UK coin study salvages forgotten Roman emperor from ‘obscurity’

Published November 25, 2022
A HANDOUT image provided by the University of Glasgow shows a gold coin with an image depicting Sponsia, a long-forgotten Roman emperor.—AFP
A HANDOUT image provided by the University of Glasgow shows a gold coin with an image depicting Sponsia, a long-forgotten Roman emperor.—AFP

LONDON: A forgotten Roman emperor has been rescued from “obscurity” after UK researchers determined a coin long dismissed as fake was in fact authentic.

The coin featuring the profile of an emperor named Sponsian was among a handful of similar coins found in Transylvania in present-day Romania in 1713.

They had been considered fakes since the mid-19th century due to their jumbled inscriptions and unusual design.

But researchers who studied one of the coins housed at The Hunterian collection at the University of Glasgow in Scotland have now concluded that the coin is genuine after comparison with others with a similar history.

“Scientific analysis of these ultra-rare coins rescues the emperor Sponsian from obscurity,” said lead author Professor Paul Pearson, of University College London.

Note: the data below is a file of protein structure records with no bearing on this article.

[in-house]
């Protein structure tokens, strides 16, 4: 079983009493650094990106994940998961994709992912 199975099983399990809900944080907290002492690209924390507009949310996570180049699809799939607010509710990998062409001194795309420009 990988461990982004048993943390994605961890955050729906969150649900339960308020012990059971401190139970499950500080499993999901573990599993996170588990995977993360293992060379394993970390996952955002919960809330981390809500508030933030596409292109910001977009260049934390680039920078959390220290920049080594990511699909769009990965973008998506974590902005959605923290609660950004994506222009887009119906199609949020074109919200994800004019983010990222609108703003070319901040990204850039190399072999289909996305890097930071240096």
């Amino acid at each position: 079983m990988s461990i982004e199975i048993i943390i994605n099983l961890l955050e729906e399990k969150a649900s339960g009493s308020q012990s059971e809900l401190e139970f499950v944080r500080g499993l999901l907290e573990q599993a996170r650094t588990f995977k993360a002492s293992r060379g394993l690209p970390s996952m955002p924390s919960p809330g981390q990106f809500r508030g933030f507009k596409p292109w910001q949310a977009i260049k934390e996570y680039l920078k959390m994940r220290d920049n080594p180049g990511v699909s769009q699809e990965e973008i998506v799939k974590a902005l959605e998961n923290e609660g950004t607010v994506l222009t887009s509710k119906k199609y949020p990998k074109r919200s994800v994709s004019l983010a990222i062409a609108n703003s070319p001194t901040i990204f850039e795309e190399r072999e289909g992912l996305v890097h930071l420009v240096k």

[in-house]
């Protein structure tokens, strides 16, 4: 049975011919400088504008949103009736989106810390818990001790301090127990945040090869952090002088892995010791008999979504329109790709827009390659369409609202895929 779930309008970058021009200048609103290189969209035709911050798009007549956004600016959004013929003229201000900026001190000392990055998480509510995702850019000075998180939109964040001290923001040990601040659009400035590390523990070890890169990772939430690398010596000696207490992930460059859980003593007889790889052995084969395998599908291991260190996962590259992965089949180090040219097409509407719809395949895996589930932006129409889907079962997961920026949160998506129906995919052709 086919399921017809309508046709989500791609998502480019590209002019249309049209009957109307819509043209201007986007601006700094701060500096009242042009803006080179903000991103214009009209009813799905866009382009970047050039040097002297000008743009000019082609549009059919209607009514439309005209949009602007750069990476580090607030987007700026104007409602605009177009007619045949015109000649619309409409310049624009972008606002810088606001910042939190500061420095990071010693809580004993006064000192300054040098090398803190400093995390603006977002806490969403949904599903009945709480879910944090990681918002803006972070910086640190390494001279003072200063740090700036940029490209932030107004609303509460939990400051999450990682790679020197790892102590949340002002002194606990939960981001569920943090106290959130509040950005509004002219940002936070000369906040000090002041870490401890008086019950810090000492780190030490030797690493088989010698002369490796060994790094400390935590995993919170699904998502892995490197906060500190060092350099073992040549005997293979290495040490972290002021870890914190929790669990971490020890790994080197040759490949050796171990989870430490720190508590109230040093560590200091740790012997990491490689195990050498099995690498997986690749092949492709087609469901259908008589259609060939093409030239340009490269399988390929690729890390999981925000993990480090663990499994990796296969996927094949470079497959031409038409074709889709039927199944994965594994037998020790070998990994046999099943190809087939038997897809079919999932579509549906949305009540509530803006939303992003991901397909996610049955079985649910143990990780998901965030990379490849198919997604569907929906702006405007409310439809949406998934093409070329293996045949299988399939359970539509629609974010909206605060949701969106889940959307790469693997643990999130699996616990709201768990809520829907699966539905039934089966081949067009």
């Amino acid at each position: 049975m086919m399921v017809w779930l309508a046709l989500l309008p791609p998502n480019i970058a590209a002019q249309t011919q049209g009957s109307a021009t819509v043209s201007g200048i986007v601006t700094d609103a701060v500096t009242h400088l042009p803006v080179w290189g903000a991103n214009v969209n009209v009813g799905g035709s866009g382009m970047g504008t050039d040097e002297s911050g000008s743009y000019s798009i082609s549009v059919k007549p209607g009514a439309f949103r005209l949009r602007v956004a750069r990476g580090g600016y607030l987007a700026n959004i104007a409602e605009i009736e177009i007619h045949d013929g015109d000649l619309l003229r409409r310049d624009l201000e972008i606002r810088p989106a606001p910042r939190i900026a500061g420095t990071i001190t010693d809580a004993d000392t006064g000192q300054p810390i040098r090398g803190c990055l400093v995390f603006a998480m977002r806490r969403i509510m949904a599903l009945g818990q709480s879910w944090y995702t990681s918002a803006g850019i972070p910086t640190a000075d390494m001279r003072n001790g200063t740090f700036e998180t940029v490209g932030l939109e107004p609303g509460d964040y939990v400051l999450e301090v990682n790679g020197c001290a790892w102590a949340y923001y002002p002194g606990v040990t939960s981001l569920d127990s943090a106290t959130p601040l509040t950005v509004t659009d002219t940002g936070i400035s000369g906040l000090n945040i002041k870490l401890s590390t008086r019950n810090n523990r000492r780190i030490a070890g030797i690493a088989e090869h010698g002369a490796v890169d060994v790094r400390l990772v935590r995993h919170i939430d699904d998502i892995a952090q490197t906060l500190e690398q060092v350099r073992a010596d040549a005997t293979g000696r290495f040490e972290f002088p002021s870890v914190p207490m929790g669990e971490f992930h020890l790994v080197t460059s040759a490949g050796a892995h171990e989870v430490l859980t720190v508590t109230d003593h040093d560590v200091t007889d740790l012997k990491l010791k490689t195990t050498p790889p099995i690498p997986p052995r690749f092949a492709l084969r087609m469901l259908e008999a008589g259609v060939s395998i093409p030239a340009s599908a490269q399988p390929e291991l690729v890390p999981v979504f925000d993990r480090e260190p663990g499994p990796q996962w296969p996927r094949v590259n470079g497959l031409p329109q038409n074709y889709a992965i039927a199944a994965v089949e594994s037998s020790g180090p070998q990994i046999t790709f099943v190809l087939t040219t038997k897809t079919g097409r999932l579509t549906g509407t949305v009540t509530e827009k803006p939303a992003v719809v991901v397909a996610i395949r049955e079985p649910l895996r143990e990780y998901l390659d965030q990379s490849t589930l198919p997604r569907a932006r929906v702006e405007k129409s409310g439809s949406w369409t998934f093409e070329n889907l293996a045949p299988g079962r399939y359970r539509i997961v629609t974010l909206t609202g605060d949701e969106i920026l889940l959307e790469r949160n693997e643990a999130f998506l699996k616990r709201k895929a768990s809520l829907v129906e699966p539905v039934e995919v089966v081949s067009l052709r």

“Our evidence suggests he ruled Roman Dacia, an isolated gold mining outpost, at a time when the empire was beset by civil wars and the borderlands were overrun by plundering invaders.” The Roman province of Dacia, a territory overlapping with modern-day Romania, was a region prized for its gold mines, according to the study published in the PLOS ONE journal.

It is believed it was cut off from the rest of the Roman empire in around 260 AD with Sponsian, possibly a local army officer, forced into assuming supreme command until order was restored.

The earth science researchers reexamining the coins used powerful microscopes in visible and ultraviolet light to help reach their new verdict.

They believe Sponsian could have authorised the creation of locally produced coins, some featuring an image of his face, to support the economy in his isolated frontier territory. Curator of numismatics at The Hunterian, Jesper Ericsson, said he hoped the study would kickstart interest in this long-lost figure.

Published in Dawn, November 25th, 2022

Opinion

Editorial

Retracted offer
04 Dec, 2022

Retracted offer

WITH so many U-turns under his belt, it was hardly surprising when on Saturday, PTI chairman Imran Khan decided to...
Embassy attack
Updated 04 Dec, 2022

Embassy attack

The Taliban should have enhanced the existing security arrangements.
Smog season
04 Dec, 2022

Smog season

FOR the past week, major cities of Pakistan have been among the top most polluted cities in the world. Lahore ranked...
Fleeting good news
Updated 03 Dec, 2022

Fleeting good news

Indeed, there is no other option to get out of the economic mess we have created in the last few years.
Battle for spoils
03 Dec, 2022

Battle for spoils

THE spectacle playing out inside a London courtroom shines a light on the struggle for control of the assets of the...
CM Bizenjo’s complaint
03 Dec, 2022

CM Bizenjo’s complaint

BALOCHISTAN Chief Minister Mir Abdul Qudoos Bizenjo’s claim that his province is facing a financial crunch due to ...